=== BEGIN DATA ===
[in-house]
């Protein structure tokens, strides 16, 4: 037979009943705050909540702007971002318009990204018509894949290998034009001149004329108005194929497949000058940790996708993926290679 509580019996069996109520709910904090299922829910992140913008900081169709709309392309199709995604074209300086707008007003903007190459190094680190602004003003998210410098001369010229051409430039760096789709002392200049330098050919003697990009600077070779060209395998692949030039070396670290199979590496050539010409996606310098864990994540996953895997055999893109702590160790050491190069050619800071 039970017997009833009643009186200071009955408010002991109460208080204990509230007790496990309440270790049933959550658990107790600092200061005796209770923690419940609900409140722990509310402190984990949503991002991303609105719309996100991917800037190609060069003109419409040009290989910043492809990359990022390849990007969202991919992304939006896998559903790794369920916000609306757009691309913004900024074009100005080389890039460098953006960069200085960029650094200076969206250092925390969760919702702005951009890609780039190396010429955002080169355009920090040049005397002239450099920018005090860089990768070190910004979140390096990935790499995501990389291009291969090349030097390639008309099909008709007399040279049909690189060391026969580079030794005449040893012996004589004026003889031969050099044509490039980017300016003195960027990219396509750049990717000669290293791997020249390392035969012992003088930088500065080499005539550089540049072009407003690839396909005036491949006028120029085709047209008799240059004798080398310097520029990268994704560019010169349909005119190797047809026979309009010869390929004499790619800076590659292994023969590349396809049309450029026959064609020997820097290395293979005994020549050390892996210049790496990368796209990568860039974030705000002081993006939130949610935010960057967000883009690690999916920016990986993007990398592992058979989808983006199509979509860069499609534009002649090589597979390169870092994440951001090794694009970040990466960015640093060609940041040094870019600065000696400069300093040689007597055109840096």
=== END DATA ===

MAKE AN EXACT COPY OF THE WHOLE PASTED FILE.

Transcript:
[in-house]
């Protein structure tokens, strides 16, 4: 037979009943705050909540702007971002318009990204018509894949290998034009001149004329108005194929497949000058940790996708993926290679 509580019996069996109520709910904090299922829910992140913008900081169709709309392309199709995604074209300086707008007003903007190459190094680190602004003003998210410098001369010229051409430039760096789709002392200049330098050919003697990009600077070779060209395998692949030039070396670290199979590496050539010409996606310098864990994540996953895997055999893109702590160790050491190069050619800071 039970017997009833009643009186200071009955408010002991109460208080204990509230007790496990309440270790049933959550658990107790600092200061005796209770923690419940609900409140722990509310402190984990949503991002991303609105719309996100991917800037190609060069003109419409040009290989910043492809990359990022390849990007969202991919992304939006896998559903790794369920916000609306757009691309913004900024074009100005080389890039460098953006960069200085960029650094200076969206250092925390969760919702702005951009890609780039190396010429955002080169355009920090040049005397002239450099920018005090860089990768070190910004979140390096990935790499995501990389291009291969090349030097390639008309099909008709007399040279049909690189060391026969580079030794005449040893012996004589004026003889031969050099044509490039980017300016003195960027990219396509750049990717000669290293791997020249390392035969012992003088930088500065080499005539550089540049072009407003690839396909005036491949006028120029085709047209008799240059004798080398310097520029990268994704560019010169349909005119190797047809026979309009010869390929004499790619800076590659292994023969590349396809049309450029026959064609020997820097290395293979005994020549050390892996210049790496990368796209990568860039974030705000002081993006939130949610935010960057967000883009690690999916920016990986993007990398592992058979989808983006199509979509860069499609534009002649090589597979390169870092994440951001090794694009970040990466960015640093060609940041040094870019600065000696400069300093040689007597055109840096």